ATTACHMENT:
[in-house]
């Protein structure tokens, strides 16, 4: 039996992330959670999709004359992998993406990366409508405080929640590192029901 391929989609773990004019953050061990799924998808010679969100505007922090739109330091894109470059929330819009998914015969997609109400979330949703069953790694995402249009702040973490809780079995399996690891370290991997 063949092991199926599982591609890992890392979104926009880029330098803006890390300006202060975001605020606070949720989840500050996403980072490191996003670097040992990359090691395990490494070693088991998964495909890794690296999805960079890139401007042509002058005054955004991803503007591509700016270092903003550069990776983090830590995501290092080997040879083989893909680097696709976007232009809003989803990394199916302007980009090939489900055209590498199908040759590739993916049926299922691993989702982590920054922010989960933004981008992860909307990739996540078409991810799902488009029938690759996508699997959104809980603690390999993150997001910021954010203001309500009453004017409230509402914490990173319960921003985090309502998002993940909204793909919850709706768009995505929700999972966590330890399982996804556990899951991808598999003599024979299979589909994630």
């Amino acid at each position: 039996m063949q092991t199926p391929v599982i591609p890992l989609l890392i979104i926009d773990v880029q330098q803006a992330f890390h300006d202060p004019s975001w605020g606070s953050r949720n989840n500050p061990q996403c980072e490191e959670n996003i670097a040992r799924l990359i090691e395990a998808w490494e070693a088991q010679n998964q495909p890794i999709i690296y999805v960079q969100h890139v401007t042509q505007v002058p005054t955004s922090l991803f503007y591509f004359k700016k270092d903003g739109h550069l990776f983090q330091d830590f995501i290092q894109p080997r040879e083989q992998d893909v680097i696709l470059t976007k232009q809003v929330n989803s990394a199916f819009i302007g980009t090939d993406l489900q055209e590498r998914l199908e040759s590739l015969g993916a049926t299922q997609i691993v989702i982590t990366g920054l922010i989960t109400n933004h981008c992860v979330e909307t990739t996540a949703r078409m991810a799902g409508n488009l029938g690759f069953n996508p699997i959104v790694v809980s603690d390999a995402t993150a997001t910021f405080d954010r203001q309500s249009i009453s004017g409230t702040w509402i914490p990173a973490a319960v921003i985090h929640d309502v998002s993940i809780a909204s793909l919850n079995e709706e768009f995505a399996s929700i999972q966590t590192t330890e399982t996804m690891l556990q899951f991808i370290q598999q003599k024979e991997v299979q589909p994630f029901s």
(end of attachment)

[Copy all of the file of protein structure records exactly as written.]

[in-house]
């Protein structure tokens, strides 16, 4: 039996992330959670999709004359992998993406990366409508405080929640590192029901 391929989609773990004019953050061990799924998808010679969100505007922090739109330091894109470059929330819009998914015969997609109400979330949703069953790694995402249009702040973490809780079995399996690891370290991997 063949092991199926599982591609890992890392979104926009880029330098803006890390300006202060975001605020606070949720989840500050996403980072490191996003670097040992990359090691395990490494070693088991998964495909890794690296999805960079890139401007042509002058005054955004991803503007591509700016270092903003550069990776983090830590995501290092080997040879083989893909680097696709976007232009809003989803990394199916302007980009090939489900055209590498199908040759590739993916049926299922691993989702982590920054922010989960933004981008992860909307990739996540078409991810799902488009029938690759996508699997959104809980603690390999993150997001910021954010203001309500009453004017409230509402914490990173319960921003985090309502998002993940909204793909919850709706768009995505929700999972966590330890399982996804556990899951991808598999003599024979299979589909994630």
């Amino acid at each position: 039996m063949q092991t199926p391929v599982i591609p890992l989609l890392i979104i926009d773990v880029q330098q803006a992330f890390h300006d202060p004019s975001w605020g606070s953050r949720n989840n500050p061990q996403c980072e490191e959670n996003i670097a040992r799924l990359i090691e395990a998808w490494e070693a088991q010679n998964q495909p890794i999709i690296y999805v960079q969100h890139v401007t042509q505007v002058p005054t955004s922090l991803f503007y591509f004359k700016k270092d903003g739109h550069l990776f983090q330091d830590f995501i290092q894109p080997r040879e083989q992998d893909v680097i696709l470059t976007k232009q809003v929330n989803s990394a199916f819009i302007g980009t090939d993406l489900q055209e590498r998914l199908e040759s590739l015969g993916a049926t299922q997609i691993v989702i982590t990366g920054l922010i989960t109400n933004h981008c992860v979330e909307t990739t996540a949703r078409m991810a799902g409508n488009l029938g690759f069953n996508p699997i959104v790694v809980s603690d390999a995402t993150a997001t910021f405080d954010r203001q309500s249009i009453s004017g409230t702040w509402i914490p990173a973490a319960v921003i985090h929640d309502v998002s993940i809780a909204s793909l919850n079995e709706e768009f995505a399996s929700i999972q966590t590192t330890e399982t996804m690891l556990q899951f991808i370290q598999q003599k024979e991997v299979q589909p994630f029901s």